|While getting older sure beats the alternative, the growing number of senior citizens around the world has resulted in an increased need for elder care services. With a population continuing to swell for people aged 55+ while the economy continues to struggle, more and more families are trying to balance caring for aging loved ones while also holding down a job and caring for their children.
Several studies have estimated that as many as one out of every five adults is currently providing care to a relative or friend who is 50 years old or older. A recent study by The RAND Corporation estimated the cost of informal caregiving for aging family members to be $522 billion a year within the United States. According to the Washington Post, that amount is approximately “15 percent larger than Virginia’s entire economy.”
It has been well documented that the majority of the global population is aging; the numbers of Generation X through Millennials will be struggling to care for their elders while caring for themselves and their families. With “estimates from the United Nations suggest the population over 65 worldwide will increase 181 percent between 2010 and 2050, compared to a 33 percent increase in people aged 15 to 65. That shift will create a large incentive to automate at least some assistive work,” according to MIT Technology Review.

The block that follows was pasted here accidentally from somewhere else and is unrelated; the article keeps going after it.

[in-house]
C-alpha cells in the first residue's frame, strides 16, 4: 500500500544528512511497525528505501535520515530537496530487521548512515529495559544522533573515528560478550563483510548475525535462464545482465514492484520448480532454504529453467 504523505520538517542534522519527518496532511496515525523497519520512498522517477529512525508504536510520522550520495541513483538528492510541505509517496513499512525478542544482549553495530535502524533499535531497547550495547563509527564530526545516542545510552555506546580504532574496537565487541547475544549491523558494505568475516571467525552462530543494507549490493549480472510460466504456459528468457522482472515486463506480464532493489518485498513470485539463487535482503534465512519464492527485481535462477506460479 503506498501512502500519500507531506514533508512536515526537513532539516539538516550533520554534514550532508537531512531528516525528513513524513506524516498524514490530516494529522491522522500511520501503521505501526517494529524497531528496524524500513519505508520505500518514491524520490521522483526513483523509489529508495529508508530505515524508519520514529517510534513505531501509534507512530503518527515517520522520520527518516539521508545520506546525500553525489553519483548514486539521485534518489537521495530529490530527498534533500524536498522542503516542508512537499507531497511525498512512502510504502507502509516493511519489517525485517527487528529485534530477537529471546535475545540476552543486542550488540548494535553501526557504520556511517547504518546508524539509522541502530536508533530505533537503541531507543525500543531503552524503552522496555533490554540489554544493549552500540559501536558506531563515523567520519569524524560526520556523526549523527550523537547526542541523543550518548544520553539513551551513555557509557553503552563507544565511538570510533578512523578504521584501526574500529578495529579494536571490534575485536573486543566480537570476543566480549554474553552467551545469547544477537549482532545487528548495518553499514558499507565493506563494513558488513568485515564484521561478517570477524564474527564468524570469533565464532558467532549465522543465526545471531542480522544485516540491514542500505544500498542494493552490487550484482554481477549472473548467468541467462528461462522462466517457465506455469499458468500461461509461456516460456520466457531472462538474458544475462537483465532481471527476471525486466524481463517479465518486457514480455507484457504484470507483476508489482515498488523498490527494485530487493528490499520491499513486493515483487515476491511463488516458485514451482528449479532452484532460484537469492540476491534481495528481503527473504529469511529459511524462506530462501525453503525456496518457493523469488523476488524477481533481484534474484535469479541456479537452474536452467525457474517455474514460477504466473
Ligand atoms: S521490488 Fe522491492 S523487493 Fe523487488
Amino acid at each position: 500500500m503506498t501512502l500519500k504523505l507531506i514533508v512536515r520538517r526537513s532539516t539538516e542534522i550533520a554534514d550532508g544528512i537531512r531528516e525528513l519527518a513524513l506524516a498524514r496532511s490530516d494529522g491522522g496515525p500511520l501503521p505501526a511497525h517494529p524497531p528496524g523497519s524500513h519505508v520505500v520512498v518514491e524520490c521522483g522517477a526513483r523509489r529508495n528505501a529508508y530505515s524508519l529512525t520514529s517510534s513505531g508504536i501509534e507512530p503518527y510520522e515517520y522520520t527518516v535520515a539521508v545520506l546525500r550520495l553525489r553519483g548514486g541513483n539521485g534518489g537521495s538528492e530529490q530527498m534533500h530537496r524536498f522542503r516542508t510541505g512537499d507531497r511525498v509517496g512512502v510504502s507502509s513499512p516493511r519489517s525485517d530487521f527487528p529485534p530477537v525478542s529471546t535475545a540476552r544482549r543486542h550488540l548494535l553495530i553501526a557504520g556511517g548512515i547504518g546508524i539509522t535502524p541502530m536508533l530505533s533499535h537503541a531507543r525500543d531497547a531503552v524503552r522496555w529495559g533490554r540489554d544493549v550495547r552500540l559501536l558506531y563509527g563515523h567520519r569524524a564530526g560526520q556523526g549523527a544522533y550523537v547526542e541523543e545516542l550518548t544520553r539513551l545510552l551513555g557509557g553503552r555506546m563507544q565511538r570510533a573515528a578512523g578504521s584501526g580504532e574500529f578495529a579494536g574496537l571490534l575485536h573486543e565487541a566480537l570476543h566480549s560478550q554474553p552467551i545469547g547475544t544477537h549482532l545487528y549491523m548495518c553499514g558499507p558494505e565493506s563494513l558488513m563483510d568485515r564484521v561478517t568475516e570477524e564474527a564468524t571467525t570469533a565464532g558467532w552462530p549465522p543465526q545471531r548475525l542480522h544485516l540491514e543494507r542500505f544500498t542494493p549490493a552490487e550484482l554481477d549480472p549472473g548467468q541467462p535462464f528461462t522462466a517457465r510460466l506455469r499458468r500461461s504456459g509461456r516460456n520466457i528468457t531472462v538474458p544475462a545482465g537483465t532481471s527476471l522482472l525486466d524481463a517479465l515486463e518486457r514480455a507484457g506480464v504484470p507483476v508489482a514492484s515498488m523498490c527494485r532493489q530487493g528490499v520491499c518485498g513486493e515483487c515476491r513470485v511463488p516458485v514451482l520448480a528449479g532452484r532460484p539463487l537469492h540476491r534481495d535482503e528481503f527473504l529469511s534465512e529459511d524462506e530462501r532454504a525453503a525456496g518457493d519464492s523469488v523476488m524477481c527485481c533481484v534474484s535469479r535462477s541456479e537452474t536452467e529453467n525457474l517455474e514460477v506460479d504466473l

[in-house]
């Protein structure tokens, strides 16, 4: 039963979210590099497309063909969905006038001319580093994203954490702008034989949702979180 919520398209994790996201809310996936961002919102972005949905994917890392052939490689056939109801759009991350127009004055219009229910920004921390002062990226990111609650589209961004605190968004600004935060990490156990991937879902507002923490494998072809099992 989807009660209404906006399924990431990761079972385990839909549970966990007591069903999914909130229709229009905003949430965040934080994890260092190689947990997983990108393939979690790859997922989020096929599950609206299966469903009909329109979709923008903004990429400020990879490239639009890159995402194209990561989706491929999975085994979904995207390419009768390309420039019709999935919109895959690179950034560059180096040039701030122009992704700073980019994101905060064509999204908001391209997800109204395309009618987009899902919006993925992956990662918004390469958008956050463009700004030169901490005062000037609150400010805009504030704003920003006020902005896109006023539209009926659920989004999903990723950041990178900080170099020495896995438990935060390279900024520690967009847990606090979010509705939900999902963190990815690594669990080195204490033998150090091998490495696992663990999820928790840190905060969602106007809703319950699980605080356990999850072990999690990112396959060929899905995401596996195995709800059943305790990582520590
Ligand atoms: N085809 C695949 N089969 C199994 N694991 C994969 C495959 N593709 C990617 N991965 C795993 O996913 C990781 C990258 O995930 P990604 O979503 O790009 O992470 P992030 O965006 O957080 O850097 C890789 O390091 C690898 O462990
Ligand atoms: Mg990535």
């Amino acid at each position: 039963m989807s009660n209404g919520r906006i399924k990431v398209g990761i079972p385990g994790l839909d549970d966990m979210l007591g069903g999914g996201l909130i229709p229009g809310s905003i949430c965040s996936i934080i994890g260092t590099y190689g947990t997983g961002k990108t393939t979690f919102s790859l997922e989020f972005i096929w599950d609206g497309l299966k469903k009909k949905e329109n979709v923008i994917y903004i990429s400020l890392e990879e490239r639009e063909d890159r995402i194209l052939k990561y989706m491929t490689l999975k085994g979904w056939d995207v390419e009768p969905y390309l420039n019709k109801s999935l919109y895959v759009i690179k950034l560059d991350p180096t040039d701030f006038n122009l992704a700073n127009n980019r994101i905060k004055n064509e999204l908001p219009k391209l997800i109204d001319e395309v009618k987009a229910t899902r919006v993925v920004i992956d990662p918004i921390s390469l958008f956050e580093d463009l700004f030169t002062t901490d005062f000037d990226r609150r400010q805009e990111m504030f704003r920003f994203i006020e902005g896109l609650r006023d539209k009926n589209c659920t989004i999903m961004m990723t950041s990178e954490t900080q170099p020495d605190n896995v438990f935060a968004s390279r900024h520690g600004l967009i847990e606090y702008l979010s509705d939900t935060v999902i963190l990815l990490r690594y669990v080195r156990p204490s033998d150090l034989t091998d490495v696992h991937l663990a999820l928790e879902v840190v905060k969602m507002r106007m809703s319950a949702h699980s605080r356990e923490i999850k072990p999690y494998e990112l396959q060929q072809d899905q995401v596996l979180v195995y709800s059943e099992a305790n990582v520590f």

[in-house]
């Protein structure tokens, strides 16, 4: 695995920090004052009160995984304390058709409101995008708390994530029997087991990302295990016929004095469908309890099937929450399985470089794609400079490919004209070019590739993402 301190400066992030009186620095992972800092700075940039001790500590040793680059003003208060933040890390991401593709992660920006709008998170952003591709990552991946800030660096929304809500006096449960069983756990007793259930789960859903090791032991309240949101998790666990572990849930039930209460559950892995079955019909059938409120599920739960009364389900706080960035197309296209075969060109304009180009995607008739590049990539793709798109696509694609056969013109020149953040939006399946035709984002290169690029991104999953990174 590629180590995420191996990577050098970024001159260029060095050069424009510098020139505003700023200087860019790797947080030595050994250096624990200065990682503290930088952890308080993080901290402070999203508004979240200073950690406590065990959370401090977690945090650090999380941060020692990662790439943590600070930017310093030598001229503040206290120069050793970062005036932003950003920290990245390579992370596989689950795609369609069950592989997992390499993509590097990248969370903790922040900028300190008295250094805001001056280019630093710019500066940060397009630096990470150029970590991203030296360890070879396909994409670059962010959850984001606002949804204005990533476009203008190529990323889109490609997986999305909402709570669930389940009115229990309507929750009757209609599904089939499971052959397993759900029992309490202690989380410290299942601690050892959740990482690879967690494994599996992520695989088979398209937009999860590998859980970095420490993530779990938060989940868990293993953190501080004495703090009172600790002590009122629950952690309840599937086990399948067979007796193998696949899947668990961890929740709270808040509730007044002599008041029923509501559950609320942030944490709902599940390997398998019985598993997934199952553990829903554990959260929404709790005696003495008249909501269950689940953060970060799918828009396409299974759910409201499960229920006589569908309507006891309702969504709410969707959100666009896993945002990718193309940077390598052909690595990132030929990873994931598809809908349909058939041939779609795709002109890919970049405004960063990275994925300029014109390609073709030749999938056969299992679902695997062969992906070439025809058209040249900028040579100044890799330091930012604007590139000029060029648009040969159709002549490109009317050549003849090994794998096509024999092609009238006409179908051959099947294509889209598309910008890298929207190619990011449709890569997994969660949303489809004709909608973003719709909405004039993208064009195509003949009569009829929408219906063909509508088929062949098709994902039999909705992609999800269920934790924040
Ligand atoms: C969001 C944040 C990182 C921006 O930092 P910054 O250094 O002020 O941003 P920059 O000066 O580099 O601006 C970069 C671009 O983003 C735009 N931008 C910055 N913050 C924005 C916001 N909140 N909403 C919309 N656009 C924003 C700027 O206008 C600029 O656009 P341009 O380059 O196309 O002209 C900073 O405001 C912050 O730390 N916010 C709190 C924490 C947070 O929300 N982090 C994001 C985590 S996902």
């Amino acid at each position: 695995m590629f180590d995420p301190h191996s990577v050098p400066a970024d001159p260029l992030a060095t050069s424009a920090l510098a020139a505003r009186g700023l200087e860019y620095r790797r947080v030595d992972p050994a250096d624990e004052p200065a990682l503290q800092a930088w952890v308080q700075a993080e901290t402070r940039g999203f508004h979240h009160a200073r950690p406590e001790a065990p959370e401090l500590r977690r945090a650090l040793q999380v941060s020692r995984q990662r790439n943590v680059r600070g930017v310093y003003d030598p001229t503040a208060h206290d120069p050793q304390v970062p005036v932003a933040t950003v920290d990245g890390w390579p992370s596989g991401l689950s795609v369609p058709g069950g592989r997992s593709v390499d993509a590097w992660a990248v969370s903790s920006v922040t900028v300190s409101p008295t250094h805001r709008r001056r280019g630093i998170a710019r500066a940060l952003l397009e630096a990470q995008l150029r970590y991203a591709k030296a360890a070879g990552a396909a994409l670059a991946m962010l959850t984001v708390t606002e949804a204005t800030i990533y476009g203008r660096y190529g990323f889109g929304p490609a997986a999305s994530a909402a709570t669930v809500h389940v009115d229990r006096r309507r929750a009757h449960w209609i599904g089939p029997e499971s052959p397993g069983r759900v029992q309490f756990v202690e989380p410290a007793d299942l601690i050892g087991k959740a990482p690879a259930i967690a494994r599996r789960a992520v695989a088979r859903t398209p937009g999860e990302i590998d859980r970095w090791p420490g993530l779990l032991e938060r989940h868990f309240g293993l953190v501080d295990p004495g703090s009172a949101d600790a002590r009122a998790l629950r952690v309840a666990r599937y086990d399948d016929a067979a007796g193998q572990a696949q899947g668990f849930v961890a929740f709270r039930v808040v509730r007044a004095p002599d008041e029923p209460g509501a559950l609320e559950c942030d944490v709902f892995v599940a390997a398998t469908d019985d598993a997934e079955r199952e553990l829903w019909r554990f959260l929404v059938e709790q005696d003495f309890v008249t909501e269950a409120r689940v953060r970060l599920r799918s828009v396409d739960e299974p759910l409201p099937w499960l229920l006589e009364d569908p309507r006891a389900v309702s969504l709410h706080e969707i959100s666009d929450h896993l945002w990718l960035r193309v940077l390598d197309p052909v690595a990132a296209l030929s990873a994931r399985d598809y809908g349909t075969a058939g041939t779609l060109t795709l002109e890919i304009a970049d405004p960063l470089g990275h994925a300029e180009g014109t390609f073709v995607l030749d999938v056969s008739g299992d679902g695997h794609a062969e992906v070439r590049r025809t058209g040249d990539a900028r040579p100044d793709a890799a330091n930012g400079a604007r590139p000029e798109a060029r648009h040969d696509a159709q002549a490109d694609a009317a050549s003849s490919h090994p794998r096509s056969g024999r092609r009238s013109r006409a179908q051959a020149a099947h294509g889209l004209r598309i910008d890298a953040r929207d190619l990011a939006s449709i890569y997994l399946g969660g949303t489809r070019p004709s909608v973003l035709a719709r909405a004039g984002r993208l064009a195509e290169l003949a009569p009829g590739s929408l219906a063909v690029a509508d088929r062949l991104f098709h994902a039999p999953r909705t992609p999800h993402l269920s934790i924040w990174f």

Despite the growing need for elder care services, 65% of Americans who responded for a 2014 Pew Report “think it would be a change for the worse if lifelike robots become the primary caregivers for the elderly and people in poor health.” So despite some concerns, it seems obvious to also look to technology to help care for the aging population and meet the increasing demand, many companies are developing and testing devices such as service robots to fill the gap in human caregivers and potentially help more seniors continue to live in their own homes.
Continue reading ROBOTS AND THE ELDERLY: THE FUTURE OF ELDER CARE ISN’T TOO FAR AWAY